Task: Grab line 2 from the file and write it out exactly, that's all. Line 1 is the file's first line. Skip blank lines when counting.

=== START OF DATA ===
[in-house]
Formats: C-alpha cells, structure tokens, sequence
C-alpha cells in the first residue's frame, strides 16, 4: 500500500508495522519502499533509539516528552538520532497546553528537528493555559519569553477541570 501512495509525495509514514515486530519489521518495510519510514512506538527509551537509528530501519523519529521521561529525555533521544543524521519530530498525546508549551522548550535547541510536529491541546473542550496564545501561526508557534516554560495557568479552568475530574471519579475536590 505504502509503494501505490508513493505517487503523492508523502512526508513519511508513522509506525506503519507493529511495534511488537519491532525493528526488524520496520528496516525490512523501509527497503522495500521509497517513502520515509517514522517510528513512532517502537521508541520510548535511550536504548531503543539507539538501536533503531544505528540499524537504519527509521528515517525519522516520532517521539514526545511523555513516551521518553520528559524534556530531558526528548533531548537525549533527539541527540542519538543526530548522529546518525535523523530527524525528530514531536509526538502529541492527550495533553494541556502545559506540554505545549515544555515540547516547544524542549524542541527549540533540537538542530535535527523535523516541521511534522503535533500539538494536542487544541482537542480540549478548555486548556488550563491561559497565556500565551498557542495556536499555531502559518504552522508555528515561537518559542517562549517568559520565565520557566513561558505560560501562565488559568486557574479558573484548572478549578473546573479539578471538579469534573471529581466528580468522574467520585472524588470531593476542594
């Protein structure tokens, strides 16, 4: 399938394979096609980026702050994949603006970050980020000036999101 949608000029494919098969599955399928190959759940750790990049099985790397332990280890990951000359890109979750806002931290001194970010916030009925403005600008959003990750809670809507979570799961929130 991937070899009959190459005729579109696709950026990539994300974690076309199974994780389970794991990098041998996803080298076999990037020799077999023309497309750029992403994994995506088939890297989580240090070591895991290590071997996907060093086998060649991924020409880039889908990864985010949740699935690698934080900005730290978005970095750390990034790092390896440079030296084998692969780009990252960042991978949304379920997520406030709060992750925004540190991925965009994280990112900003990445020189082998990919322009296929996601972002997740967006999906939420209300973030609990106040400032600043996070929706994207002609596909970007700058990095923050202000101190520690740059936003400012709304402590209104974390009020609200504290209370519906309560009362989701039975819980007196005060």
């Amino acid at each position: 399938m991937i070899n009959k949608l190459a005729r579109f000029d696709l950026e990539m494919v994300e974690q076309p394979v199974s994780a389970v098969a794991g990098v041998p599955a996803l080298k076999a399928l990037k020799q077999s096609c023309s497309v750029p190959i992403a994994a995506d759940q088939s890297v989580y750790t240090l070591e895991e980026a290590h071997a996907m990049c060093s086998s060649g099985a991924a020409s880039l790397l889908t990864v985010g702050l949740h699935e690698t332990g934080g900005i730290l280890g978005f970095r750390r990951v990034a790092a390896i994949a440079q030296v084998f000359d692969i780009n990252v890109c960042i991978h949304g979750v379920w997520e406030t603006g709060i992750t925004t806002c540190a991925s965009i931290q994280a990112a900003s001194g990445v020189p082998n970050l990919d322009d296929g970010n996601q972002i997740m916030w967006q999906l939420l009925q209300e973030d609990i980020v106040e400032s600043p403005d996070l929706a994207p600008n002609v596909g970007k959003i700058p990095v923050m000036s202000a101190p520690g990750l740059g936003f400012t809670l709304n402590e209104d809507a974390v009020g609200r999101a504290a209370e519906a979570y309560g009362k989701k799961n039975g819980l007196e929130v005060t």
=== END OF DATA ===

Formats: C-alpha cells, structure tokens, sequence